Question: I think it's very hard to get the recommended amount of fiber through diet alone. I'm reading labels now, and can't believe the low fiber content in many of my favorite foods. How much fiber does a person need, and what do you suggest for a fiber supplement?
The National Academy of Sciences recommends 25grams of fiber for women and 38 grams daily for men. The rule of thumb for children is to add five grams to your child's age; thus a six-year-old needs 11 grams. Beans and oatmeal (rolled oats, not instant oatmeal) are top dietary choices for fiber, but we agree that the average diet falls far short of the requirement. Regarding supplements, you basically have two options—a powdered formula that mixes with liquid, or encapsulated fiber.
The powders generally provide more fiber per serving, but the capsules are often more convenient. Our most popular fiber supplement is Swanson Psyllium Husks, capsules. Each capsule provides 0.61 grams of fiber with no mixing or mess. The capsules are particularly good for travel! Psyllium helps speed food's transit time through the digestive tract and helps remove toxins from the intestine by its natural scrubbing action, so it's definitely worthy of addition to any supplement regimen.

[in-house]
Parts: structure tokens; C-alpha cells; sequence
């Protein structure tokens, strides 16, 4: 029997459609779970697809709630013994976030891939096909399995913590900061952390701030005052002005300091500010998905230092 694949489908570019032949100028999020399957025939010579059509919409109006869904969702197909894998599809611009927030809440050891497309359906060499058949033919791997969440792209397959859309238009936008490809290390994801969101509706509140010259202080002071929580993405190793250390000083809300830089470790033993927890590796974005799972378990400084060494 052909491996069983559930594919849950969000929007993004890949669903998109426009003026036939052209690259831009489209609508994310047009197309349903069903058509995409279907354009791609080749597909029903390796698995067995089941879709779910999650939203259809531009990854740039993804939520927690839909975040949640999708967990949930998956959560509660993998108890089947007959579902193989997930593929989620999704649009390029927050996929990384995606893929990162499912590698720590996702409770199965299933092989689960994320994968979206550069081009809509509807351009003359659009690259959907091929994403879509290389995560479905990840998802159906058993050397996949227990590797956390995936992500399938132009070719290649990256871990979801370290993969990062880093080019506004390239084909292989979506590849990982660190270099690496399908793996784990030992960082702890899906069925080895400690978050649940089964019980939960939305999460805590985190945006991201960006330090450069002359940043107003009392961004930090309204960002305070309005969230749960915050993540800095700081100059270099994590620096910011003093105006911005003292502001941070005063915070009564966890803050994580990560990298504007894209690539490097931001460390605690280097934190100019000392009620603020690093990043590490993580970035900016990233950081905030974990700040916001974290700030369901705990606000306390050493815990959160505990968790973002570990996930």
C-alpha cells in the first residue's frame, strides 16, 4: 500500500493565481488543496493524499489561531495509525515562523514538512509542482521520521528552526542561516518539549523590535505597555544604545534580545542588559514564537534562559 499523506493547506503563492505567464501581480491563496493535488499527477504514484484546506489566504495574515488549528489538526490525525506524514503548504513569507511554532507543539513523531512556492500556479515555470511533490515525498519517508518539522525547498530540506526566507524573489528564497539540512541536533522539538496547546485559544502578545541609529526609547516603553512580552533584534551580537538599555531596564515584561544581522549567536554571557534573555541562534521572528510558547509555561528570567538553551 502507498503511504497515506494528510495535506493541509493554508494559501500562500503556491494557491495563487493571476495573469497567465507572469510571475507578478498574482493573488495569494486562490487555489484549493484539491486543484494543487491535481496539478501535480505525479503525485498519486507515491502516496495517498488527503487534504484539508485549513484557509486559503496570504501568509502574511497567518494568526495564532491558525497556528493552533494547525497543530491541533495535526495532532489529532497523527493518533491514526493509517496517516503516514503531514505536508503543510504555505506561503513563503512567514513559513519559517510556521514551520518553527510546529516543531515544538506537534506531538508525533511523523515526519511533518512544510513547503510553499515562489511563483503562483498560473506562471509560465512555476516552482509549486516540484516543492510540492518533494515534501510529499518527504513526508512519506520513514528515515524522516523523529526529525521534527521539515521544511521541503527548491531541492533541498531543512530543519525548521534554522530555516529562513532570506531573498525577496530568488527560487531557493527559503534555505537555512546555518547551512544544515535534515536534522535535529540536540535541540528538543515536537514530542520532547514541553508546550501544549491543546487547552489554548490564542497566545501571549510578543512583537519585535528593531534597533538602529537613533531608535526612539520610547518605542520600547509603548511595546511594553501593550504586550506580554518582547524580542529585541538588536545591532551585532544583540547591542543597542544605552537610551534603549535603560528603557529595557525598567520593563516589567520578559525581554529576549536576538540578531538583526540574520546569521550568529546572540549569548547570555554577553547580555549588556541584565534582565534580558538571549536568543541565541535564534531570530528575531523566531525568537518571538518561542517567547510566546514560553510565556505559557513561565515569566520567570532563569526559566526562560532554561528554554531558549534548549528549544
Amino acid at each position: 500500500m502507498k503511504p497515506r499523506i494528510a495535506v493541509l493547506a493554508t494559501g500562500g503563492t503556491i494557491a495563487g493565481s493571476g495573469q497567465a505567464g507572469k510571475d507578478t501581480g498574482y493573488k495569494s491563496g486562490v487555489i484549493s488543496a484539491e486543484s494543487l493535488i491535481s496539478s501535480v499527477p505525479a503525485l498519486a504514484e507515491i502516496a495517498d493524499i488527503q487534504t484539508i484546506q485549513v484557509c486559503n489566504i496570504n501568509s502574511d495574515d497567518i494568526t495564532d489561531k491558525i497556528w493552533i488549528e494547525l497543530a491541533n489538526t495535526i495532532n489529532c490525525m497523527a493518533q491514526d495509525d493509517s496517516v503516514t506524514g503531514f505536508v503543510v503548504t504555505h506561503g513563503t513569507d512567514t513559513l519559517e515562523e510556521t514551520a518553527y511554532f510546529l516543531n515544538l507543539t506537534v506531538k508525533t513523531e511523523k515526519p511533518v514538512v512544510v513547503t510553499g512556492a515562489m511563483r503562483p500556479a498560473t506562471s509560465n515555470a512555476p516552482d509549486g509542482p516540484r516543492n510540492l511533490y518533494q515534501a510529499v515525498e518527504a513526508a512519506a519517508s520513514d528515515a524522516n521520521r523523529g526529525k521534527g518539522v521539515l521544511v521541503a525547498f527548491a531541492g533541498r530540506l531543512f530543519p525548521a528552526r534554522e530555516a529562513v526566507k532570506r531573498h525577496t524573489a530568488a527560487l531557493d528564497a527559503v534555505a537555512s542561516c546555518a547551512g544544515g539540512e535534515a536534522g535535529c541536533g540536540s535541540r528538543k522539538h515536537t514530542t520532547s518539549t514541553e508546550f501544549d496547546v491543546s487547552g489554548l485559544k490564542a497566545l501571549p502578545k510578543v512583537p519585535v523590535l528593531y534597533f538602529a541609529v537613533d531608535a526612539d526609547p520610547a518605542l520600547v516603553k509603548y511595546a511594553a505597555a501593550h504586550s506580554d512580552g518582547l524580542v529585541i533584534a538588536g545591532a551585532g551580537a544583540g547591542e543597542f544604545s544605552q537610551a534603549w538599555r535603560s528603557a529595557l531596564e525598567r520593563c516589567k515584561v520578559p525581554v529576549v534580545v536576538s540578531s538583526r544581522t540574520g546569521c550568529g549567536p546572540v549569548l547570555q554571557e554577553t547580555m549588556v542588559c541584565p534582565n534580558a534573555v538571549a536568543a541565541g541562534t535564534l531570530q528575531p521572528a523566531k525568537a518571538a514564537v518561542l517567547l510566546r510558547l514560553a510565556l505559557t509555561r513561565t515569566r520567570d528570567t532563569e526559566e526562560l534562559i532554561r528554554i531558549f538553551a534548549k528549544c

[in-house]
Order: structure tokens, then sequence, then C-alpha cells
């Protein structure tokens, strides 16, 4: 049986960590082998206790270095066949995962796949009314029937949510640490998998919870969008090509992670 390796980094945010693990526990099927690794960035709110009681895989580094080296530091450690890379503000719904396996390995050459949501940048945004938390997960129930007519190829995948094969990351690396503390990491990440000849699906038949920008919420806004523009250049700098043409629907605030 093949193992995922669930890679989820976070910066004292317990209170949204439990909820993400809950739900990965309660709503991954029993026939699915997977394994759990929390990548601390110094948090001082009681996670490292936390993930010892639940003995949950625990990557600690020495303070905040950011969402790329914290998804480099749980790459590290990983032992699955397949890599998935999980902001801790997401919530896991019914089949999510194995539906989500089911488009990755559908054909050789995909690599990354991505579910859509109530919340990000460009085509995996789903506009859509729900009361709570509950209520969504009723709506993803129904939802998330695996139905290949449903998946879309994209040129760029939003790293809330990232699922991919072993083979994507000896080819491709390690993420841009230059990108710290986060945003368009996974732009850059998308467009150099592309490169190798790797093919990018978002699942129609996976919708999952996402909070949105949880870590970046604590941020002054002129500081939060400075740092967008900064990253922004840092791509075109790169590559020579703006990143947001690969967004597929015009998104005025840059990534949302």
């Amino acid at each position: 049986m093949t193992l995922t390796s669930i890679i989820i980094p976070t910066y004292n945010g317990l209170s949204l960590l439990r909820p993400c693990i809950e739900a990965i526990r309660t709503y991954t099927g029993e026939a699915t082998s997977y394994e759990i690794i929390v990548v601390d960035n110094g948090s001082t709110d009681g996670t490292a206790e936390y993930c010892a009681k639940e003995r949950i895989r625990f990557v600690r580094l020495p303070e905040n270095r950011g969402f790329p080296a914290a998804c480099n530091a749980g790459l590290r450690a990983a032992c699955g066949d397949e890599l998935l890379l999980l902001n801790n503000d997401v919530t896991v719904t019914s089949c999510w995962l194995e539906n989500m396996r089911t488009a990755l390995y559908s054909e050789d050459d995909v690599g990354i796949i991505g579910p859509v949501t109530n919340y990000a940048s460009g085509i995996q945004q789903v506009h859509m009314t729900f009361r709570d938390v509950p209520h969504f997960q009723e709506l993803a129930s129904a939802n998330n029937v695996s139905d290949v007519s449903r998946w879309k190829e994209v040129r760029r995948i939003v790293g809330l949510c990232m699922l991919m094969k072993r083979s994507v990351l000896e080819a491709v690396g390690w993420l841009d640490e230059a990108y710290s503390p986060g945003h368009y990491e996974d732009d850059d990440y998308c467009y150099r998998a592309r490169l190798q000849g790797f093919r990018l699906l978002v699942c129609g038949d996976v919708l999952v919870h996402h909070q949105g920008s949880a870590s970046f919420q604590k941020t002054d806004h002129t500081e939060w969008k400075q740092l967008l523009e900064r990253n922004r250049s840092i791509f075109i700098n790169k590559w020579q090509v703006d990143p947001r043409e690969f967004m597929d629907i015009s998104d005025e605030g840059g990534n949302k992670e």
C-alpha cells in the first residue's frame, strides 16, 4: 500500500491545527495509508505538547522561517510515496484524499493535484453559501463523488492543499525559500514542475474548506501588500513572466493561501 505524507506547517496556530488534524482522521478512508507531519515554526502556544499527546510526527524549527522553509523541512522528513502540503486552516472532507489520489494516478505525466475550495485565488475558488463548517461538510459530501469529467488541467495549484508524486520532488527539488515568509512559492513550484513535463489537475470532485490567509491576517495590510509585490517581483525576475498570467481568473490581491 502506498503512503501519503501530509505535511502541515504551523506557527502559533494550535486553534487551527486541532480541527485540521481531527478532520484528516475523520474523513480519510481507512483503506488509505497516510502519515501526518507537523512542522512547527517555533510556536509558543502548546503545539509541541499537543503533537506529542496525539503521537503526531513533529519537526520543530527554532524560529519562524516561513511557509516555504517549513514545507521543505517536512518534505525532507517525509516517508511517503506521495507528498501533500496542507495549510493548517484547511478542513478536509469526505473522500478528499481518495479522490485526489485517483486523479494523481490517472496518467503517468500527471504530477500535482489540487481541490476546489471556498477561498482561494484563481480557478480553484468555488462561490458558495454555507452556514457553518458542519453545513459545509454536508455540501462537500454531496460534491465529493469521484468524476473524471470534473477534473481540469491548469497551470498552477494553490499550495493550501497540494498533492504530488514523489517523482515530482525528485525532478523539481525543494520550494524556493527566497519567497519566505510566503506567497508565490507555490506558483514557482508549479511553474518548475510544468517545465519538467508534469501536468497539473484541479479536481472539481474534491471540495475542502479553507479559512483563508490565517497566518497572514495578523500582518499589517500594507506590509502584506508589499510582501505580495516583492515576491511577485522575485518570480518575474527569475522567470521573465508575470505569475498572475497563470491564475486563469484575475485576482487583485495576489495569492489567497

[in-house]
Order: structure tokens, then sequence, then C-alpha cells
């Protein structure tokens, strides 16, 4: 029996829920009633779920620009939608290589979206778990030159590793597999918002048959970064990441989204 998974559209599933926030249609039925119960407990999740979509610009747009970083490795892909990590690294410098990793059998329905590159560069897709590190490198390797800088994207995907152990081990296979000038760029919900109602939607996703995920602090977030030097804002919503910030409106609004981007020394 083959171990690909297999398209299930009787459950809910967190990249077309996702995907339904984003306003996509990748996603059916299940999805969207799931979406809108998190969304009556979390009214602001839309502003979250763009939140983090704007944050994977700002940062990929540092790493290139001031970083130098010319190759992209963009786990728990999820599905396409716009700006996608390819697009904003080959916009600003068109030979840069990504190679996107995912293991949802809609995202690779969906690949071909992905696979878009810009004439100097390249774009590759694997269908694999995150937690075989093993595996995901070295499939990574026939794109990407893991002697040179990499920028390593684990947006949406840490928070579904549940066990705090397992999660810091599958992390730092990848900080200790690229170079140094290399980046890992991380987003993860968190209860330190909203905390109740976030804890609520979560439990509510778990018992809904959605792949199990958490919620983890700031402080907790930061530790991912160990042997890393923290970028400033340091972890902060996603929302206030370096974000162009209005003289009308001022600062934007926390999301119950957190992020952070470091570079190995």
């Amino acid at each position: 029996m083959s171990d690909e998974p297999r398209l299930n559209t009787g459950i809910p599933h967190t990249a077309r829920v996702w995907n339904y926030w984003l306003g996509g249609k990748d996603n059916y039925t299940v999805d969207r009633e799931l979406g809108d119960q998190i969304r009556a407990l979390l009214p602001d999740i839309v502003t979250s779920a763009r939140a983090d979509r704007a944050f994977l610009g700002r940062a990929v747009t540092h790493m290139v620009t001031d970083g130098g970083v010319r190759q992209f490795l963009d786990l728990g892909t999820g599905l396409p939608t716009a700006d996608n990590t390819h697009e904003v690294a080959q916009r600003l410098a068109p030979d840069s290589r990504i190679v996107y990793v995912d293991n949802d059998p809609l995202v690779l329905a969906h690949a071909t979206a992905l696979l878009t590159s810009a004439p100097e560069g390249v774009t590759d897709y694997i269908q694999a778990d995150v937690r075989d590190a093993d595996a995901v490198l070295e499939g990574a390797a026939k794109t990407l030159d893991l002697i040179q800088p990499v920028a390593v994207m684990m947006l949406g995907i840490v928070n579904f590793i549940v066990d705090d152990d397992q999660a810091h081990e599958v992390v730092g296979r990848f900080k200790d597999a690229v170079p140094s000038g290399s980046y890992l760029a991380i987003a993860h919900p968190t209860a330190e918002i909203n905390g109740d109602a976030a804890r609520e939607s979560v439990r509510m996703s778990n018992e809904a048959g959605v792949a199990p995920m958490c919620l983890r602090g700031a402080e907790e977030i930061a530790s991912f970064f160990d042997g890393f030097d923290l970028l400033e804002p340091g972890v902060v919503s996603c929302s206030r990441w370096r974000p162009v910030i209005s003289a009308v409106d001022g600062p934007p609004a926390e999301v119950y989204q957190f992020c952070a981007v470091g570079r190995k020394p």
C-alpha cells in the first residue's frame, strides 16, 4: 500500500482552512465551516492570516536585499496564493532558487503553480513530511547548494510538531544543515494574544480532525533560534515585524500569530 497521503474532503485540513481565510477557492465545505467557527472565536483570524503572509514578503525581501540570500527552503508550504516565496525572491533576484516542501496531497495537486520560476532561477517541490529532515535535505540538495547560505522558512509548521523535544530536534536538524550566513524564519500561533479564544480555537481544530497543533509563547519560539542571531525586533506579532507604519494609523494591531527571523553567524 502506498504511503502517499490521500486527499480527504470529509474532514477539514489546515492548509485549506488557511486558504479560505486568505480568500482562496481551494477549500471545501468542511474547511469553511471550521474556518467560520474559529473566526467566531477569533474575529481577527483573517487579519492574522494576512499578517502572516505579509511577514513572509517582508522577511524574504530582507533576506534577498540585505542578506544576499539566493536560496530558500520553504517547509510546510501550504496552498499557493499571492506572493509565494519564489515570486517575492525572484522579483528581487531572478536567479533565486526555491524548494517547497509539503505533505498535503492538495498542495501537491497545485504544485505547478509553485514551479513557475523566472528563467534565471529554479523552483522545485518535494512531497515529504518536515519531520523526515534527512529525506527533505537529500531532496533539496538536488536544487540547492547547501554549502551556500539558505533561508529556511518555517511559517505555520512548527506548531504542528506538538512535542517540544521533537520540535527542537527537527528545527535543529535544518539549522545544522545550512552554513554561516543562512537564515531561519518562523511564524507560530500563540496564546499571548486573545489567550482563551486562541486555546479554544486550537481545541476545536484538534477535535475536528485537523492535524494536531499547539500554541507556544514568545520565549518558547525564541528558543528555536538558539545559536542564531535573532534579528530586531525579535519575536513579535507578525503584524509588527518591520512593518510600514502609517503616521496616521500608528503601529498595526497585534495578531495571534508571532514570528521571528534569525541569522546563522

This question was answered by a trained product specialist at Swanson Health Products. Do you have a question you’d like answered? Send it via email to firstname.lastname@example.org.
(Note: as per industry regulations, we cannot and will not answer medical questions, make treatment or diagnosis recommendations or comment on disease inquiries. Such questions must be answered by your doctor or professional health care provider.)